Wexford baker is recovering having been struck by falling timber when tornado hit
A well-known Wexford baker is recovering having been struck by falling timbre when the tornado hit, causing part of the roof of her business to come crashing down on top of her.
Helena Berney was working alongside her daughter Elaine and had just turned the Christmas cakes in one of the ovens at Helena’s Bakery, Longraigue, Foulksmills, when a tornado struck.
At 12.20 p.m. that Wednesday, the two were chatting on opposite sides of the kitchen when the sky suddenly darkened.
They had started working at 5.30 a.m. and were almost half way into their work day at the bakery located directly behind the family home.
Elaine said: “You could see garden chairs hitting off the van. The wind started to pick up and the next thing was the greyness, you couldn’t even see the house – and the windows started buckling. I just screamed run and the two of us ran at the same time and then the roof came down and hit her on the head.”
Helena and Elaine screamed as they saw the roof sucked up and dropped.
"She started screaming and I grabbed her and pulled her over against the wall. The two of us grabbed onto each other to protect ourselves from all of the debris. You wouldn’t call it wind. You could see it. It’s the most intense thing.”
A cement block flew in from the yard missing them by feet.
"There was plasterboard and everything flying at us. We just held on and held on. It was gone in a matter of seconds.”
The tornado engulfed the entirety of the family’s land, felling trees as it swept through.
Helena sustained a 22cm cut on the crown of her head and was helped into the house which was covered in bits of trees, glass rain and muck as the storm blew the back door and windows in.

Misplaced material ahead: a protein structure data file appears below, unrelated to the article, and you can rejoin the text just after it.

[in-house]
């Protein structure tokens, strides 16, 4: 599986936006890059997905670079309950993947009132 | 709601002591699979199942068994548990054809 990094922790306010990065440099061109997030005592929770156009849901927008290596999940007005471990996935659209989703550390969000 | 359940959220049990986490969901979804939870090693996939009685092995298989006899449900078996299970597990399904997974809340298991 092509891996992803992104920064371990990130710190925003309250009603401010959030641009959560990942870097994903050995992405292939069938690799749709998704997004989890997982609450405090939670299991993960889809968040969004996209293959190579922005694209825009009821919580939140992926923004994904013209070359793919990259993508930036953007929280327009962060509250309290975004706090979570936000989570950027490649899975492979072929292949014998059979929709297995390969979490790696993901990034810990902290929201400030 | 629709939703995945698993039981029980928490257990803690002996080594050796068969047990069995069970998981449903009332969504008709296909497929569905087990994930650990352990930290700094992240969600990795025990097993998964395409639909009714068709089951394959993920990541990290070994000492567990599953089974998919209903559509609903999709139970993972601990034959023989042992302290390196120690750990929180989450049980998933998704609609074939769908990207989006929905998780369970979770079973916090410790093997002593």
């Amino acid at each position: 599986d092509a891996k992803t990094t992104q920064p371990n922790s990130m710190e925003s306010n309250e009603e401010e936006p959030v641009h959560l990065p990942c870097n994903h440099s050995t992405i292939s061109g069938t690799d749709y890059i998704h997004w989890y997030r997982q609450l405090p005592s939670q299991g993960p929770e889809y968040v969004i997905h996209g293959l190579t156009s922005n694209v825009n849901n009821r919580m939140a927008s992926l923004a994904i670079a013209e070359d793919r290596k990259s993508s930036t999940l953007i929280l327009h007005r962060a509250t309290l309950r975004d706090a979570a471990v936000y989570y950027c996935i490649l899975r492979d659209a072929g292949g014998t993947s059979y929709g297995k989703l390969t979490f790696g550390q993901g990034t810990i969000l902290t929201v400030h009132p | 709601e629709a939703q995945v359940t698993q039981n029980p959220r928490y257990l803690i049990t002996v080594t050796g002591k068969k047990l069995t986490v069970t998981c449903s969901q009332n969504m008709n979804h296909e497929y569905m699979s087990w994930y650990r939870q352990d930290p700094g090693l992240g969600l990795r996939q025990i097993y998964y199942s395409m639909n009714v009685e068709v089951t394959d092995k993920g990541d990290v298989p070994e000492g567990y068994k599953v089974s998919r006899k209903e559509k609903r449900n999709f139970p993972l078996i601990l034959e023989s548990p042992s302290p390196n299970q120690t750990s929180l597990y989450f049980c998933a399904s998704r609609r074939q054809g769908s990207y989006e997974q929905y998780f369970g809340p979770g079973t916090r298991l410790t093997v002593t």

“We were trying to get in away from the windows. Then I realised that blood was starting to pump down her face. I had no phone; it was in my van. It was after lifting the van and dropping it on top of a wall beside where the dog was in a cage.
"The phone lines was gone. The steel was hanging everywhere – sheets flying around, timbre too. The wind was still strong.”
The shed steel door got sucked into the shed and five solar panels were damaged when the bakery roof hit the side of the shed and went onto the roof and onto the field.
"I don’t know how nobody wasn’t killed because that road is so busy.”
Helena said: “We were just hysterical; traumatised. Elaine just said, ‘What was that’.”
Elaine rang an ambulance which took an hour to arrive as the roads were blocked with fallen trees.
Elaine rang her brother TJ who arrived and took over the situation.
Helena was taken by ambulance were her wound was stapled and she got stitches. She was released that night.
"My head is still paining me. My ears are ringing. I have to go for a CT scan. I can’t sleep much with the nightmares; thinking about what could have happened. I’m back on my feet but we’re still putting ourselves back together.”
She returned to a house with no ESB and the phone lines down.
Elaine said the family will be forever grateful to their neighbours.
"They cleared the roads for the ambulance and have been here since. Some have put their jobs at risk, taking days off work to help us. We would be absolutely lost without them,” Elaine says, her eyes welling up with tears of gratitude.
The Berneys managed to have the roof sealed and to get new doors and windows in the house. "We’re trying to get back to some sort of normalcy. It was like a warzone.”
Two weeks on from the tornado, they hope to be back baking within weeks but getting back to baking 300 tarts a day and cakes may be some time off.
With the delivery van damaged and a huge clean up operation to take place, the business is hoping for understanding from customers as they get back on their feet.
Still awaiting confirmation that their insurance will cover all their losses, Helena (65), who is baking since she was a child – is anxious to get back baking. “We’re running out of time for Christmas. This is our busiest time of the year and there are cakes and puddings on order.”
Elaine said they were not the only household and business impacted.
"The tornado was wider than our boundaries here. It hit sheds and houses.”
The thought of what of could have happened if they were outdoors haunts Helena and Elaine.
"Imagine if we had been outside. I think my husband Matt was looking down on us.”